An article led by Edinburgh Law School PhD candidate Edward Dove is to be published in the world-renowned journal Science today.
The article, which is a ‘Policy Forum’ covering a science-relevant topic from a policy perspective, discusses key lessons learned from five data-intensive multi-jurisdictional research projects, of which several of the co-authors were personally involved.
The analysis revealed three general ethics review models—reciprocity, delegation, and federation—that clarify and add to what currently exists in some jurisdictions, integrating existing ethics review approaches in innovative ways. It found that prior and ongoing engagement with research ethics committees (RECs), institutions, or governmental bodies to achieve REC alignment (e.g. memorandum of understanding) can be effective. A well-resourced process for developing tools (e.g. customized agreements, face-to-face meetings) for improved REC review is critical, as is (if possible) an opportunity to pilot test them before full implementation.
Research also found that ethics review for data-intensive international research should be founded on at least two principles. First, projects imposing similar risks on research participants should be subjected to similar levels of scrutiny by all RECs. Second, assuming procedural and regulatory alignment is in place, once an ethics review opinion has been provided, each jurisdiction should not require further de novo review. This does not foreclose local accommodations for issues pertinent to local context (e.g. data storage, recruitment methods).
The article suggests that although no one model will fully suit all data-intensive international research, and multiple variations can be devised, the models identified in the article can improve on the status quo of replicate REC review. It recommends that until the emergence of a competent and legitimate system for reviewing and steering data-intensive international research, a bottom-up, ad hoc solutions, ideally coupled with official recognition and support by governments and regulators, sponsors, funders, institutions, and data access committees.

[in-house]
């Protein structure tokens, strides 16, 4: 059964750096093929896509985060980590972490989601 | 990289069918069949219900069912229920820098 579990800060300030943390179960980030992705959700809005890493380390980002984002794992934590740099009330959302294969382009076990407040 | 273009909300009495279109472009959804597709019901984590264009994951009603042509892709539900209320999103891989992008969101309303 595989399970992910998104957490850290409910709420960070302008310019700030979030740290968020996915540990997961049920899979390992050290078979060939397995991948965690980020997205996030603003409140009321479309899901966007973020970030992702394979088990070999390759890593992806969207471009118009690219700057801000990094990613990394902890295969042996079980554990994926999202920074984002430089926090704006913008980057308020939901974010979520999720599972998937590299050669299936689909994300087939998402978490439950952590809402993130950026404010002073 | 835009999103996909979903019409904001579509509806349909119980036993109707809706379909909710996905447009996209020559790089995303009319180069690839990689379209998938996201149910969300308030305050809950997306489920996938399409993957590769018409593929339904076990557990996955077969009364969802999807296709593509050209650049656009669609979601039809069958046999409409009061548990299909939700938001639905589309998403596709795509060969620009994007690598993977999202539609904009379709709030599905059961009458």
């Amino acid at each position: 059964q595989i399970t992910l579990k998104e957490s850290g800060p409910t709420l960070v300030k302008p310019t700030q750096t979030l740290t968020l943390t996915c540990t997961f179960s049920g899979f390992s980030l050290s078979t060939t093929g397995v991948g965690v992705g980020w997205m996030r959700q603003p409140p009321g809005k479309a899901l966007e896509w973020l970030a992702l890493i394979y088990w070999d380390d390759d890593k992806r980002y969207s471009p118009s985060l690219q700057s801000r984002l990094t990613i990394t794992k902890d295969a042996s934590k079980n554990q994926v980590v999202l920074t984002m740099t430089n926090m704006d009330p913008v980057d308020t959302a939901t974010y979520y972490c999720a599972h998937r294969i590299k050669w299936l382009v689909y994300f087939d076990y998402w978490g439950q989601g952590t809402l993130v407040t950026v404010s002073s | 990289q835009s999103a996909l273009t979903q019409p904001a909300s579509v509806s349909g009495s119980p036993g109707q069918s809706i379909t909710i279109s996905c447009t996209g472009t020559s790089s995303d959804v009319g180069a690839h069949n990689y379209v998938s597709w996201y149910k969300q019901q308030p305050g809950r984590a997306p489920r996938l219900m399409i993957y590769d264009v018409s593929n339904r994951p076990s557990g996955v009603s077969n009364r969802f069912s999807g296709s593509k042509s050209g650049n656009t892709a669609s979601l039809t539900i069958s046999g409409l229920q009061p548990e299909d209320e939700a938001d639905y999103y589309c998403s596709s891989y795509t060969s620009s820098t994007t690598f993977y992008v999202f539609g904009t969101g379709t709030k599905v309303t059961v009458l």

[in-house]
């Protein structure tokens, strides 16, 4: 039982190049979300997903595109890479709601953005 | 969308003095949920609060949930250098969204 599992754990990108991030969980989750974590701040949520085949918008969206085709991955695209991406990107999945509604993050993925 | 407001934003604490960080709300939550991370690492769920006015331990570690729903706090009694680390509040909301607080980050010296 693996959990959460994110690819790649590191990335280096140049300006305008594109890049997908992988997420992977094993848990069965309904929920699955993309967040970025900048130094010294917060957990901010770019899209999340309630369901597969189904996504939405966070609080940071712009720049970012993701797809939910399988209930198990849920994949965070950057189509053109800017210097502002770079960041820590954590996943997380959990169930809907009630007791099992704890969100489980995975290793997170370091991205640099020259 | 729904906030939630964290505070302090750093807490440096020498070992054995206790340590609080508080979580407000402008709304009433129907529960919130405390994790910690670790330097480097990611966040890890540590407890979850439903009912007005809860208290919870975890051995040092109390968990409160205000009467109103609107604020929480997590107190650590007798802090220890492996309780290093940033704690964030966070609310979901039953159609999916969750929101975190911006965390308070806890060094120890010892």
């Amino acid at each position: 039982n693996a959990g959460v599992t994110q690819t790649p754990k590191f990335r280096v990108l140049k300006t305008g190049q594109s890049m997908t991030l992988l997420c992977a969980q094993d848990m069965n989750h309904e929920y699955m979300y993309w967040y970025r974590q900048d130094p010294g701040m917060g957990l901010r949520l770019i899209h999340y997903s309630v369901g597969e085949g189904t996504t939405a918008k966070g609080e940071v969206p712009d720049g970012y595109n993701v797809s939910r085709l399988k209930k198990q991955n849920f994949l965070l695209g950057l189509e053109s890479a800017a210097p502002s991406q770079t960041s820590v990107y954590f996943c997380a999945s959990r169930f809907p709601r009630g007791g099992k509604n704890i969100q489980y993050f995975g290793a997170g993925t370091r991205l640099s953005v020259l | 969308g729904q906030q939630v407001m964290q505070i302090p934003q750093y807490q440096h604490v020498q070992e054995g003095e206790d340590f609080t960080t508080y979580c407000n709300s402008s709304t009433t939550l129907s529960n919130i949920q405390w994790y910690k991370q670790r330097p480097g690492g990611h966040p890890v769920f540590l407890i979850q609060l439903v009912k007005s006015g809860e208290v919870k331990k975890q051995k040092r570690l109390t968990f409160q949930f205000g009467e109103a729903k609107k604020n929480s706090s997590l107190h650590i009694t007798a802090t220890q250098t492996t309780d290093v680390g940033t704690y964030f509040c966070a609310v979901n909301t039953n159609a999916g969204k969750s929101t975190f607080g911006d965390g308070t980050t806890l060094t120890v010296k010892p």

The article can be read online at http://science.sciencemag.org/content/351/6280/1399 (subscription service only).
The Global Alliance for Genomics and Health, an international non-profit organisation of more than 1000 individual and organisational members seeking to promote the international sharing of genomic and clinical data to advance human health.
The ERE Task Team of the Global Alliance for Genomics and Health, is coordinated by Edward Dove. It has been developing models of ‘ethics review mutual recognition’ over the course of the past year, which aim to enable mutual recognition of ethics review across jurisdictions. The purpose of such mutual recognition is to improve and streamline the process of ethics review for data-intensive international research projects (e.g. genomics research), eliminating the duplication and inconsistency that challenges multi-jurisdictional research ethics committee (REC) review, and has long been a source of concern for researchers and regulators alike. The Task Team’s work focuses on data-intensive science and internationally collaborative research projects. The Task Team aims to further develop the concept of ethics review mutual recognition and its various models through discussion of comparative analysis of different equivalence regimes; and how such models and tools can be validated and tested in international institutions and international projects carried out in multiple countries.